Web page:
“I try to make my mood uplifting and peaceful, then watch the world around me reflect that mood.” – Yaya DaCosta
Daily Nugget of Gold 1430
When to Become the Observer
Advice columns love to tell us to “take charge” of the situation, to change our lives by being more “hands on”. We suppose for a lot of things, this is probably sound advice. We see nothing wrong with “stepping up to the plate” and taking action, in fact- we’ve given that advice many times. We’re going to talk about something different today. Oddly enough, as with many topics we brought up lately, there is a connection to quantum physics, although it’s an easy one to grasp.
What quantum physics has been telling us for about 80 years now is that when we observe something, we are actually interacting with it in such a way as to change what happens. The very act of a conscious being gaining knowledge through observation changes the outcomes of some widely replicated experiments. Observation has been shown, in the physics world, to be quite powerful. Okay, if nothing else, this is going serve as a great metaphor for what comes next in our chat today.
There are times when we want to really see ourselves as an observer in our lives rather than a participant. Why? Well, it can make it easier to change our behavior for the better. Much easier. It’s like going to a movie that plays on our emotions. When we are watching it, we feel the feelings. The music, the drama- however it’s presented, they’re there to draw us in and get us connected to what’s going on. Just the same, any time we want to back away from something too intense, all we need to do is remind ourselves, “It’s just a movie” and let it go. We can go further and think about how the actors are only acting the part. We can recall them being other characters earlier and how they were different than what we see now. We can recognize what the director is doing when they zoom in on someone or add intense music. We are the observer.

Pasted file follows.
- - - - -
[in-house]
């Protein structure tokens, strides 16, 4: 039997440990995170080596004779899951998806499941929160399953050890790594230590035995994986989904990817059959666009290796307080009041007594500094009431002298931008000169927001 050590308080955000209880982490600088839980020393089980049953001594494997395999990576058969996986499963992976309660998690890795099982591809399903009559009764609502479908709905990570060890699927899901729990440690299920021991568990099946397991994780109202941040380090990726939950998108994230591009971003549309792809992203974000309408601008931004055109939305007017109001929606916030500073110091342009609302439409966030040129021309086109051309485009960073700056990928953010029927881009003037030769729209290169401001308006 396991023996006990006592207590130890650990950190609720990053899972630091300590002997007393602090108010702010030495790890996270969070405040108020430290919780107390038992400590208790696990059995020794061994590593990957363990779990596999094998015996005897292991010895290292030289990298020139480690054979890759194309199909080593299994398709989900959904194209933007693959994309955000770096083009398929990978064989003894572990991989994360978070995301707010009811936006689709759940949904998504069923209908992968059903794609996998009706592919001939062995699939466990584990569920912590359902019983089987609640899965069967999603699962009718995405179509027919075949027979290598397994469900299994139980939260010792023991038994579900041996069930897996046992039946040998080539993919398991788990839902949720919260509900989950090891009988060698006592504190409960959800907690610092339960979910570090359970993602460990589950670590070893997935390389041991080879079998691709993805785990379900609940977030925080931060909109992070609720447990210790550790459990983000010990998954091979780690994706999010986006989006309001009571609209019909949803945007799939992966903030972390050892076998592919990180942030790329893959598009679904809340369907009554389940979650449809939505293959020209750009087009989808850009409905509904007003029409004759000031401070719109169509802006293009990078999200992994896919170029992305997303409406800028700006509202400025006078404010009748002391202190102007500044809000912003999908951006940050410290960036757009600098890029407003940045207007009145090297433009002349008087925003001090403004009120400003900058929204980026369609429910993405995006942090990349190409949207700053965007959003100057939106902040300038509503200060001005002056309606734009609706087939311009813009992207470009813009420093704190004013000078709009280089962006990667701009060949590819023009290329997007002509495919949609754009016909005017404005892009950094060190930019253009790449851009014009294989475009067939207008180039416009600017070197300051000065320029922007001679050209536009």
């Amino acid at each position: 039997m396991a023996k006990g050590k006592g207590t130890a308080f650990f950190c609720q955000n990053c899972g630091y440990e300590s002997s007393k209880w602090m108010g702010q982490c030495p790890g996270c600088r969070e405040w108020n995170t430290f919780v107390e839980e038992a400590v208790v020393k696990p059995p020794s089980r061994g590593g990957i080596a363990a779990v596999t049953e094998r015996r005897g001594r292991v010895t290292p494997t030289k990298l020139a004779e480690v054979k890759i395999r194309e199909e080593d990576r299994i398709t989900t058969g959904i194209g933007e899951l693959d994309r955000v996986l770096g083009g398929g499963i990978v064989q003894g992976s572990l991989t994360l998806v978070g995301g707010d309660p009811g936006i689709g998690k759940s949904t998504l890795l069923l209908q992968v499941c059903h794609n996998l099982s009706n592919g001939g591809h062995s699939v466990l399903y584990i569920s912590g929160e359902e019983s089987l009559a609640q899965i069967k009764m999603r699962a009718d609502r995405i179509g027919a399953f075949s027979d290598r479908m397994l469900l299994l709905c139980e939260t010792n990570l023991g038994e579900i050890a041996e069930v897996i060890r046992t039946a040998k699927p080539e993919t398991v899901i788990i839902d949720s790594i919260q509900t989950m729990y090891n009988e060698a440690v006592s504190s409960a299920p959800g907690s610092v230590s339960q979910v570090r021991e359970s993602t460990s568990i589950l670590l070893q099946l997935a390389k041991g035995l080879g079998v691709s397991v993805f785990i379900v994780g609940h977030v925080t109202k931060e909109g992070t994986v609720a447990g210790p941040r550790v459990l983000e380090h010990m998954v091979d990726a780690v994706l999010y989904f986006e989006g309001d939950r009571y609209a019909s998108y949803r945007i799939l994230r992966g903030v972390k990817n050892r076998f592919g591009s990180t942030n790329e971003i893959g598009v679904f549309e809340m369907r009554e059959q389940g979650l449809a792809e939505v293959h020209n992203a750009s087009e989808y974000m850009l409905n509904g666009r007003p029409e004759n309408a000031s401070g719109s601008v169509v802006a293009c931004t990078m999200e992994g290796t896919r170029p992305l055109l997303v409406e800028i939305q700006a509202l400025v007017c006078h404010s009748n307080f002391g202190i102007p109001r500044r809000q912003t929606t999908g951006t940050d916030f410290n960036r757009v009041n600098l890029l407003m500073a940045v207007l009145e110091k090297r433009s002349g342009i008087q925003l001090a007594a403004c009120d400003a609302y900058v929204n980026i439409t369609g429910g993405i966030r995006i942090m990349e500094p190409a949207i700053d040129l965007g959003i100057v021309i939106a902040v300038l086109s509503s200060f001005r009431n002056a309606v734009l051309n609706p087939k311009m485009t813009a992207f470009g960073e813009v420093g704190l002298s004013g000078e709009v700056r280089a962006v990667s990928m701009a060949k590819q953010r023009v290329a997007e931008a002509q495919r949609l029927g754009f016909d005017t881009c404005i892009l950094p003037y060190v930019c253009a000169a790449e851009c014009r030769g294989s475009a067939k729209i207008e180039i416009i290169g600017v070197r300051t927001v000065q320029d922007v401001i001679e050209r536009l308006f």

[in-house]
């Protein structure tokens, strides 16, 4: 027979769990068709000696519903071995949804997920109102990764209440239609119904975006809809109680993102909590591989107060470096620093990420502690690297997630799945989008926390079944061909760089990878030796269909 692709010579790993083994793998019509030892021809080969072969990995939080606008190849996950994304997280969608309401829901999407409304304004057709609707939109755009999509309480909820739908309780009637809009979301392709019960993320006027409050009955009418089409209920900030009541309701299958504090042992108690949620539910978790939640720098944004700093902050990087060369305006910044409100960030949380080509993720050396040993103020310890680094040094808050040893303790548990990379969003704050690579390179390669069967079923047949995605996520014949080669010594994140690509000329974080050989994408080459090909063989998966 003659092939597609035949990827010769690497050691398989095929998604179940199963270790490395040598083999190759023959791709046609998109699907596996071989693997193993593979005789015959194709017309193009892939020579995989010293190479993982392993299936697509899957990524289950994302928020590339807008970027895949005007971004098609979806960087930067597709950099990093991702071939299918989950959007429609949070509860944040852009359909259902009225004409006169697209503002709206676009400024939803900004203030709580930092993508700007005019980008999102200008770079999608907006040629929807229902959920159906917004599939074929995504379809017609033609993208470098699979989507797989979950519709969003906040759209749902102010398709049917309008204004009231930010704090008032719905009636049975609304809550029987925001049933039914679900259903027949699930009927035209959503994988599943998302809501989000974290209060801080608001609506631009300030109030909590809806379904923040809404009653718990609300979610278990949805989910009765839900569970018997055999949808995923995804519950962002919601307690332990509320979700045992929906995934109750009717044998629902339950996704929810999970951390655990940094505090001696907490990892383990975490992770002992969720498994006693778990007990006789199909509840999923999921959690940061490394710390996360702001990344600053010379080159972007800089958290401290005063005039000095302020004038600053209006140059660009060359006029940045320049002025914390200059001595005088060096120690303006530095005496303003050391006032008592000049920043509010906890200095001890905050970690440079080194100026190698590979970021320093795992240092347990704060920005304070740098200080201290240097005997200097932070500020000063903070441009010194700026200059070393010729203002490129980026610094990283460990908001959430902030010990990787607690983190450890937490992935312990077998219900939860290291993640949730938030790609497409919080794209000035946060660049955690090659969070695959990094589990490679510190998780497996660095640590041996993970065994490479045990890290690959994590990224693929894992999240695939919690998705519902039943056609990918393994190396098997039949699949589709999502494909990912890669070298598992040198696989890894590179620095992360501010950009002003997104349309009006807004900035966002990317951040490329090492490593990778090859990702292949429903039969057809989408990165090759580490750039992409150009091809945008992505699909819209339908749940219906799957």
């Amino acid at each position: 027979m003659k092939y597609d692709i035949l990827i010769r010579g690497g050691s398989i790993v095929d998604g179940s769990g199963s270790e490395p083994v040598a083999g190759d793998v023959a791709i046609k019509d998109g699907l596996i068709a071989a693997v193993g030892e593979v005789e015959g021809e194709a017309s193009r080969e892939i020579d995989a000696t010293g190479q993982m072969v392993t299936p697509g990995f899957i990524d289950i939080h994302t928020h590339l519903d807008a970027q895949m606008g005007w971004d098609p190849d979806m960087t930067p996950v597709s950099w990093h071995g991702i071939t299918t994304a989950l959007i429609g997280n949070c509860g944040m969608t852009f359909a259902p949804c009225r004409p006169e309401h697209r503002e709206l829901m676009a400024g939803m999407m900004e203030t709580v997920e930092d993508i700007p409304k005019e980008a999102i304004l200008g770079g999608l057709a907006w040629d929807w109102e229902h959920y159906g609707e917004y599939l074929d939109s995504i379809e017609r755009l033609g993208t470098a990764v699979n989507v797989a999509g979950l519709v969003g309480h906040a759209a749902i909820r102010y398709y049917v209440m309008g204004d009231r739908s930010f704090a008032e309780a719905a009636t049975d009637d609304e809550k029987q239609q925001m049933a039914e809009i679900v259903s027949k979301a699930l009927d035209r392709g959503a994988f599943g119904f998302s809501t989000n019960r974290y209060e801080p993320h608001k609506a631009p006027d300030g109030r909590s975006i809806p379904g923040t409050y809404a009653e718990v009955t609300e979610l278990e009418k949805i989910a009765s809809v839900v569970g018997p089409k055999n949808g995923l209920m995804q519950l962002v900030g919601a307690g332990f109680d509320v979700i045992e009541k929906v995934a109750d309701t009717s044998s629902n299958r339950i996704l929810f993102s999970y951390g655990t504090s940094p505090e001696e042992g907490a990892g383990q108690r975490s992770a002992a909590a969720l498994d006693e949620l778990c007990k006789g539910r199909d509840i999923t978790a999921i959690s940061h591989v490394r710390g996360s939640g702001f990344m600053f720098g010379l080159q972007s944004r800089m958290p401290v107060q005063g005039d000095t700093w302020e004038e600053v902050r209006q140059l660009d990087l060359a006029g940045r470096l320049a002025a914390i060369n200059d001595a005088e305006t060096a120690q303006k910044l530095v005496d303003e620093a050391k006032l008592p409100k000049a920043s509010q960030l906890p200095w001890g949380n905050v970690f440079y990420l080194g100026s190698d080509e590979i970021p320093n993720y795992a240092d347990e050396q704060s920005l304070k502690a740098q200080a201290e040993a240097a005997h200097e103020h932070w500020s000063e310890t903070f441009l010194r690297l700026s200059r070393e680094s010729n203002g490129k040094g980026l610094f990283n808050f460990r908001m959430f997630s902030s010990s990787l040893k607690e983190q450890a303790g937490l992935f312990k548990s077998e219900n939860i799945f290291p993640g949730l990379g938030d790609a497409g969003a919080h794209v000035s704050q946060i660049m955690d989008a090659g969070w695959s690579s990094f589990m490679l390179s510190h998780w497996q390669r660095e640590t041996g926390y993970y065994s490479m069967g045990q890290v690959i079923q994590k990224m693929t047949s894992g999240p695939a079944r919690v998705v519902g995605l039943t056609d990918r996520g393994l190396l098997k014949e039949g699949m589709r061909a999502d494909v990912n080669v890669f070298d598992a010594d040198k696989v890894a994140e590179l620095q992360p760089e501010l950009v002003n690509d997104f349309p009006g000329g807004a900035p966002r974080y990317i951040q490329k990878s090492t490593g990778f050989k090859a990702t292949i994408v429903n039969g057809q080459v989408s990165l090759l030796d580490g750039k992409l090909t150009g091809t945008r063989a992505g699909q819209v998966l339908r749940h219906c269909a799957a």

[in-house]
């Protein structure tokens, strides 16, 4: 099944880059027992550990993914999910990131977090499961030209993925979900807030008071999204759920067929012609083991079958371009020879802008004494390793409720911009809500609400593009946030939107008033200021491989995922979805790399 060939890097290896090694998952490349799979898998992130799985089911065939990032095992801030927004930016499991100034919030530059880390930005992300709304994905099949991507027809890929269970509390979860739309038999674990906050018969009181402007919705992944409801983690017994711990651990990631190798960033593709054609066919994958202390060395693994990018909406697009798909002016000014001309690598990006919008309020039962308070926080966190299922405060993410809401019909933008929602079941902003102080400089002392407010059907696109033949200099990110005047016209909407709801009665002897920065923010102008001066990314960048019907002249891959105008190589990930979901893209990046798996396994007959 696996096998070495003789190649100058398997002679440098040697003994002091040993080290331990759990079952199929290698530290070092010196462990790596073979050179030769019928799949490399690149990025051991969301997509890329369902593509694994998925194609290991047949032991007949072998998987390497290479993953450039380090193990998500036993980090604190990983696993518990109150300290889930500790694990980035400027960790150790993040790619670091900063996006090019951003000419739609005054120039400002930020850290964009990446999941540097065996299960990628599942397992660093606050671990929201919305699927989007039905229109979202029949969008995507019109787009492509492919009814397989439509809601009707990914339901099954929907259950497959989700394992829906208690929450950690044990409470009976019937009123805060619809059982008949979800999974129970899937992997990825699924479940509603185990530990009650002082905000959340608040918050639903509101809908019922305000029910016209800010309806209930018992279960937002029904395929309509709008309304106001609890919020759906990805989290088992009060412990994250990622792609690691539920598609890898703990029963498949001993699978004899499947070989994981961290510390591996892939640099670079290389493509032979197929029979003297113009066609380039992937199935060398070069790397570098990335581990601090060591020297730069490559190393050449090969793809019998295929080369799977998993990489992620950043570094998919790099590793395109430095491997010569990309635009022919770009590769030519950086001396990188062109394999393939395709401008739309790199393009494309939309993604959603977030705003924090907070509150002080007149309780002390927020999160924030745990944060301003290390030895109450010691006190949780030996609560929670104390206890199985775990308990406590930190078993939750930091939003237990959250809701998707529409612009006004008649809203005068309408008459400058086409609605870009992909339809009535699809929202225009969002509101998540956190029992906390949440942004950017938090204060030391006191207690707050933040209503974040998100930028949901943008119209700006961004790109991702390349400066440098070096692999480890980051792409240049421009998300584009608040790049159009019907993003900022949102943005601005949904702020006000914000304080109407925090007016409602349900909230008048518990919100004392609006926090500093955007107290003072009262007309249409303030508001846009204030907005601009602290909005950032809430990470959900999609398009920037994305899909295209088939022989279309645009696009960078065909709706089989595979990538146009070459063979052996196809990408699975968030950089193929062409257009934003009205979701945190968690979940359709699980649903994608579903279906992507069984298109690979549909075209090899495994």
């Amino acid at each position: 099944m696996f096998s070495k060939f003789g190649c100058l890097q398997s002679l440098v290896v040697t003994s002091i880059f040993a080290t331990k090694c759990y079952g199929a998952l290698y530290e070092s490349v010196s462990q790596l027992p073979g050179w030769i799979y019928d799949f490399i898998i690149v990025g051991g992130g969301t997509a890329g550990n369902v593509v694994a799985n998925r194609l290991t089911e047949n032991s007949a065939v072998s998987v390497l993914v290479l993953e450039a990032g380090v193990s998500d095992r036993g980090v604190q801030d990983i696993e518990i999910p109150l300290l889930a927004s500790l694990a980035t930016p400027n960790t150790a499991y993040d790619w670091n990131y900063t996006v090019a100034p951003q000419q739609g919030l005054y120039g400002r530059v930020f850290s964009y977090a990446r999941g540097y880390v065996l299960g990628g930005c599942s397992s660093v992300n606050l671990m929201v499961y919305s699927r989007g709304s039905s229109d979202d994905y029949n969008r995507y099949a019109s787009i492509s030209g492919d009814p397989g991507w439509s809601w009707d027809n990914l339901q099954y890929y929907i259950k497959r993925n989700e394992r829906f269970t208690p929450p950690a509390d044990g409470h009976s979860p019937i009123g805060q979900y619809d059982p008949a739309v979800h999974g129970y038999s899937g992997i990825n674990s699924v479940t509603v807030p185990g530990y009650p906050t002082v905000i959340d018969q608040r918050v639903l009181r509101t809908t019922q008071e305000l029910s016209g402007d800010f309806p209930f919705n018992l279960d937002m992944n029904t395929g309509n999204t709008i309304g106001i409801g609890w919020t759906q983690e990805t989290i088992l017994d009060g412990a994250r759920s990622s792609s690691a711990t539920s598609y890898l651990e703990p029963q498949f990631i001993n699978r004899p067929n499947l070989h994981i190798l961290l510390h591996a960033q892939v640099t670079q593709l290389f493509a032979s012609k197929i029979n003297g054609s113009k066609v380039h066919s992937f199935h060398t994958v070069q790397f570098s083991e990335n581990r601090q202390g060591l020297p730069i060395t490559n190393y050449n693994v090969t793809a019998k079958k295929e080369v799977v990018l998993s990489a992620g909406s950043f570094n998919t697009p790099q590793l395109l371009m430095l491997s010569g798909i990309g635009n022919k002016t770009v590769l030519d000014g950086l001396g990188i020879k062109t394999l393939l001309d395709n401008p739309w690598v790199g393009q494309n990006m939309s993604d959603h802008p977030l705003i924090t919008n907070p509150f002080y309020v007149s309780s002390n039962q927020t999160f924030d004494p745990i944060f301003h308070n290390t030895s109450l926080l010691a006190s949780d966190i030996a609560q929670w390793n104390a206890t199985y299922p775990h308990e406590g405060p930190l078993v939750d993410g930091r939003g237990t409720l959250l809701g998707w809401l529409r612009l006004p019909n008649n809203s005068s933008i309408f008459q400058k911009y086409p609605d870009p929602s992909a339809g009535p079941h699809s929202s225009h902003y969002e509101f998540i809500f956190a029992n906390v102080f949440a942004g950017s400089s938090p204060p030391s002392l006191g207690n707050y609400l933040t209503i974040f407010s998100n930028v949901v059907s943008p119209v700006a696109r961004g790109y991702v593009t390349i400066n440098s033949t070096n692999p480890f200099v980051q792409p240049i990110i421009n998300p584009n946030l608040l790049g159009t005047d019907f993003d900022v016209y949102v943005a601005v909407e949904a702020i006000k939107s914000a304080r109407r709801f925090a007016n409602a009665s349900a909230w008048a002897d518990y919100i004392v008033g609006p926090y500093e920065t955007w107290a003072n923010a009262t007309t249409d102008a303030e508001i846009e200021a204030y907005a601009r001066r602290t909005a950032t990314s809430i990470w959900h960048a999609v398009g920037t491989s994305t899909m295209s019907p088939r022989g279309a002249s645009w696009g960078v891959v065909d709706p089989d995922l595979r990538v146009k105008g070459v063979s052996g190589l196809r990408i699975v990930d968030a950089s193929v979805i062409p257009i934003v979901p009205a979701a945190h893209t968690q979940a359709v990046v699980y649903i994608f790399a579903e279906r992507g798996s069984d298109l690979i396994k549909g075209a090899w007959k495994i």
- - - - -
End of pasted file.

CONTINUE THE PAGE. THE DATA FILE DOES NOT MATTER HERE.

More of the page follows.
When we have something that might normally make us angry, we can take a step back and instead see ourselves as an actor, too. We can call the shots and give direction to our actor and see if the scene begins to play out differently. There’s freedom in feeling disconnected when it doesn’t serve our needs to be so wrapped up emotionally in something or someone. We would advise that this is good when the feeling is bad, anger, hurt, rage, sorrow- these are good times to slip into an observational point of view. Another good time to be “the observer” is when we’d like to rid ourselves of a bad habit. Have you ever noticed that giving good advice is easy, but acting that way yourself seems more difficult. Be the recipient of the advice you’re giving rather than the one giving it- or be both!
For situations that are positive, wonderful, and joyous- be “all in”. If something feels bad, step back and observe- and then make informed decisions based on what you’ve learned.
Question of the Day to Ask Ourselves
“How can I use the tool of observing more effectively in my life?”
Copyright 2015 Kevin Littleton, all rights reserved.